Jesus Rodriguez

Chief Scientist, Managing Partner at Invector Labs. CTO at IntoTheBlock. Angel Investor, Writer, Boa

Security Token 2.0: Some Thoughts Off-Chain vs. On-Chain Governance

Last week I moderated a panel at the Security Token Academy Launch Conference in New York with some of the top thought leaders in the security token space. One of the topics that was the subject of passionate debates was the different models for governing security token architectures. Most of the panelists believe that security token governance is merely a matter of using the current regulatory mechanisms for security token transfers while a couple of voices believe that security token governance will partially move on-chain. The core of the debate centers around one of the foundational aspects of the next generation of security token platforms: off-chain vs. on-chain governance.

Today, there is minimum regulation associated with security tokens beyond basic know-your-customer(KYC) and anti-money-laundering(AML) checkpoints. Most of the more complex regulatory aspects related to security tokens are addressed using human-based, off-chain mechanisms. In order to be truly transformative, I believe in the next wave of security token platforms should start incorporating more on-chain governance models. However, the paths towards on-chain governance in security tokens is far from trivial and its value proposition is also questionable.

Defining Security Token Governance

Mathematically, governance can be expressed as a function f({x1,x2,x3…xn}, I, C) → D where the inputs represents the votes of specific token holders, the incentive and coordination mechanisms of the vote respectively.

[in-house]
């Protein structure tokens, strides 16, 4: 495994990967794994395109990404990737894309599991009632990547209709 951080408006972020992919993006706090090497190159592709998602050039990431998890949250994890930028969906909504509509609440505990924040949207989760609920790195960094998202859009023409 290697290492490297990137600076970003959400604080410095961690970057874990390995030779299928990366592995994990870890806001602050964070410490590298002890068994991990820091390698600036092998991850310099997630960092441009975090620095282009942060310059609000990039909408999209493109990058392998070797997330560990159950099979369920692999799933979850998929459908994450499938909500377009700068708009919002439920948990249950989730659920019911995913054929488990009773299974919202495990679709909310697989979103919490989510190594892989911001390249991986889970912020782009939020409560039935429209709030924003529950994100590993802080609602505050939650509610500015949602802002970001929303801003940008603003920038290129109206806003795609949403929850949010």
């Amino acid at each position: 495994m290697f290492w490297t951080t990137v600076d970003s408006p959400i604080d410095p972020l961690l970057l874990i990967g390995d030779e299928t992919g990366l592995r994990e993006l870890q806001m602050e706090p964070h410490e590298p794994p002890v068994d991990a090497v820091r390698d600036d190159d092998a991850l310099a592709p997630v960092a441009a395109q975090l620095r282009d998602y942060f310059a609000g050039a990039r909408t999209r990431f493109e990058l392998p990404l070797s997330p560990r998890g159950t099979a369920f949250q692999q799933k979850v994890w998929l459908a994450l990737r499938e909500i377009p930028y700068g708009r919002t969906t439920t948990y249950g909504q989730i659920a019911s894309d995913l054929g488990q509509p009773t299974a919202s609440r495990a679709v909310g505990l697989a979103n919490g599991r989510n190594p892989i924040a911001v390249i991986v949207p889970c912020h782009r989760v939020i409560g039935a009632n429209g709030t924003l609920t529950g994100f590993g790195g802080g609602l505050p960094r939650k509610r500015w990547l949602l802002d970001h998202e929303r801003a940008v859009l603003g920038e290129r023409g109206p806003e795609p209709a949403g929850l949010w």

As expressed in the figure above, any blockchain governance function can be expressed using three main constructs:

· Votes: This element represents the wishes of relevant token holders in respect to a specific transaction.

· Incentive Mechanism: Each governance function should factor in the incentive model of the underlying network as it impacts the votes of the specific token holders.

· Coordination Mechanism: In a governance model, a coordination mechanism combines the decisions of all participants in the vote in a coordinated action.

How is this mathematical model relevant to security tokens? Well, if we look at the current generation of security token platforms, we can clearly see that we are missing both the incentive and coordination models for implementing any sophisticated governance function. Until those foundational mechanisms are in-place somehow, discussing on-chain governance will remain a theoretical exercise.

Another important aspect of security token governance is that it sits at a different level of traditional blockchain governance. In that sense, security token governance is orthogonal to governance problems such as forking or changes in the consensus mechanism. Conceptually, we can think about security token governance in two different levels:

· Tier 1 Governance: Responsible for governance decisions relevant to the topology of the network. Adding a new compliance node(ex: law firm, broker dealer) to a network or incorporating a new type of compliance are examples of Tier 1 Governance.

· Tier 2 Governance: Responsible for voting decisions relevant to a security token transfer. KYC/AML validation, capital control checks are examples of Tier 2 Governance models.